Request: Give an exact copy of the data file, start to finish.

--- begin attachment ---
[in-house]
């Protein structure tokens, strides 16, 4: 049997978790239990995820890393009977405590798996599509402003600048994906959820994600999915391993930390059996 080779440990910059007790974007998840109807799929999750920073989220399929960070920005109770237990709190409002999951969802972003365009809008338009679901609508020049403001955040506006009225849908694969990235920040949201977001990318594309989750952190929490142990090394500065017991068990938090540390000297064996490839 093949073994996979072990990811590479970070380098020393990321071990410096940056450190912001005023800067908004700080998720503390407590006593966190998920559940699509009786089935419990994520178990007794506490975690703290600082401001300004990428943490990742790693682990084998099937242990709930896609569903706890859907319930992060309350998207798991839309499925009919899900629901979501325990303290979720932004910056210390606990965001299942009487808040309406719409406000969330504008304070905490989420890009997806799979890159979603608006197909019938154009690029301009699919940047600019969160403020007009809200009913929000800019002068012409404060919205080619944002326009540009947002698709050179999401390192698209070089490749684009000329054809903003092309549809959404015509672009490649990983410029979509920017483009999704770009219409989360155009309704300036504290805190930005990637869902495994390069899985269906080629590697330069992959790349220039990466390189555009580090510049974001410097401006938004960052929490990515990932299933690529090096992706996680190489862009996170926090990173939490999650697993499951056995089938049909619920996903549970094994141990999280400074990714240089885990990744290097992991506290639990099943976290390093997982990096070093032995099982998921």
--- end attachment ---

[in-house]
């Protein structure tokens, strides 16, 4: 049997978790239990995820890393009977405590798996599509402003600048994906959820994600999915391993930390059996 080779440990910059007790974007998840109807799929999750920073989220399929960070920005109770237990709190409002999951969802972003365009809008338009679901609508020049403001955040506006009225849908694969990235920040949201977001990318594309989750952190929490142990090394500065017991068990938090540390000297064996490839 093949073994996979072990990811590479970070380098020393990321071990410096940056450190912001005023800067908004700080998720503390407590006593966190998920559940699509009786089935419990994520178990007794506490975690703290600082401001300004990428943490990742790693682990084998099937242990709930896609569903706890859907319930992060309350998207798991839309499925009919899900629901979501325990303290979720932004910056210390606990965001299942009487808040309406719409406000969330504008304070905490989420890009997806799979890159979603608006197909019938154009690029301009699919940047600019969160403020007009809200009913929000800019002068012409404060919205080619944002326009540009947002698709050179999401390192698209070089490749684009000329054809903003092309549809959404015509672009490649990983410029979509920017483009999704770009219409989360155009309704300036504290805190930005990637869902495994390069899985269906080629590697330069992959790349220039990466390189555009580090510049974001410097401006938004960052929490990515990932299933690529090096992706996680190489862009996170926090990173939490999650697993499951056995089938049909619920996903549970094994141990999280400074990714240089885990990744290097992991506290639990099943976290390093997982990096070093032995099982998921």